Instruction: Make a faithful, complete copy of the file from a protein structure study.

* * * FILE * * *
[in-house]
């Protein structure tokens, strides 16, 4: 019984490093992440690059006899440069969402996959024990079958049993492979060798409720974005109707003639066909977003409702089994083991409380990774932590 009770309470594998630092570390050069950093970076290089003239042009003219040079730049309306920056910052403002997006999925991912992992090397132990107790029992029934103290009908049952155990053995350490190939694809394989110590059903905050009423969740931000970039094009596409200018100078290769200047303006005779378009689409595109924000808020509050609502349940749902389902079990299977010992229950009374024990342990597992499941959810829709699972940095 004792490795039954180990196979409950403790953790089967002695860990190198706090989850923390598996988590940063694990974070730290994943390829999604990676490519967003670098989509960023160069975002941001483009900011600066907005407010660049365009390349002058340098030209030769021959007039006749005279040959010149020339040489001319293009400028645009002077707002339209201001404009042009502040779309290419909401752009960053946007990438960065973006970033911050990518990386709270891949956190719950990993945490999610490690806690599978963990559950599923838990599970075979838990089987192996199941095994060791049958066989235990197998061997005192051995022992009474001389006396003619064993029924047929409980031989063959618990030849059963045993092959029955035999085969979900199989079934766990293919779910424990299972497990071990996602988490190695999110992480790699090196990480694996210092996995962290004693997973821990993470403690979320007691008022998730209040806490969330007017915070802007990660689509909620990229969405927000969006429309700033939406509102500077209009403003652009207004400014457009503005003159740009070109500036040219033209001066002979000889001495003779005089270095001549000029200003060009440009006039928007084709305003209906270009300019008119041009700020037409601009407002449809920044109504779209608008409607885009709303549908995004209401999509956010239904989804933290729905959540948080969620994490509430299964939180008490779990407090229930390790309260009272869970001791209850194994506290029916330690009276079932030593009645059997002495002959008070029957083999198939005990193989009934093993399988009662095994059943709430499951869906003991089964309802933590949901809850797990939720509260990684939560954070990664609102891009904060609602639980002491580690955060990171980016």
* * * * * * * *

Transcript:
[in-house]
């Protein structure tokens, strides 16, 4: 019984490093992440690059006899440069969402996959024990079958049993492979060798409720974005109707003639066909977003409702089994083991409380990774932590 009770309470594998630092570390050069950093970076290089003239042009003219040079730049309306920056910052403002997006999925991912992992090397132990107790029992029934103290009908049952155990053995350490190939694809394989110590059903905050009423969740931000970039094009596409200018100078290769200047303006005779378009689409595109924000808020509050609502349940749902389902079990299977010992229950009374024990342990597992499941959810829709699972940095 004792490795039954180990196979409950403790953790089967002695860990190198706090989850923390598996988590940063694990974070730290994943390829999604990676490519967003670098989509960023160069975002941001483009900011600066907005407010660049365009390349002058340098030209030769021959007039006749005279040959010149020339040489001319293009400028645009002077707002339209201001404009042009502040779309290419909401752009960053946007990438960065973006970033911050990518990386709270891949956190719950990993945490999610490690806690599978963990559950599923838990599970075979838990089987192996199941095994060791049958066989235990197998061997005192051995022992009474001389006396003619064993029924047929409980031989063959618990030849059963045993092959029955035999085969979900199989079934766990293919779910424990299972497990071990996602988490190695999110992480790699090196990480694996210092996995962290004693997973821990993470403690979320007691008022998730209040806490969330007017915070802007990660689509909620990229969405927000969006429309700033939406509102500077209009403003652009207004400014457009503005003159740009070109500036040219033209001066002979000889001495003779005089270095001549000029200003060009440009006039928007084709305003209906270009300019008119041009700020037409601009407002449809920044109504779209608008409607885009709303549908995004209401999509956010239904989804933290729905959540948080969620994490509430299964939180008490779990407090229930390790309260009272869970001791209850194994506290029916330690009276079932030593009645059997002495002959008070029957083999198939005990193989009934093993399988009662095994059943709430499951869906003991089964309802933590949901809850797990939720509260990684939560954070990664609102891009904060609602639980002491580690955060990171980016």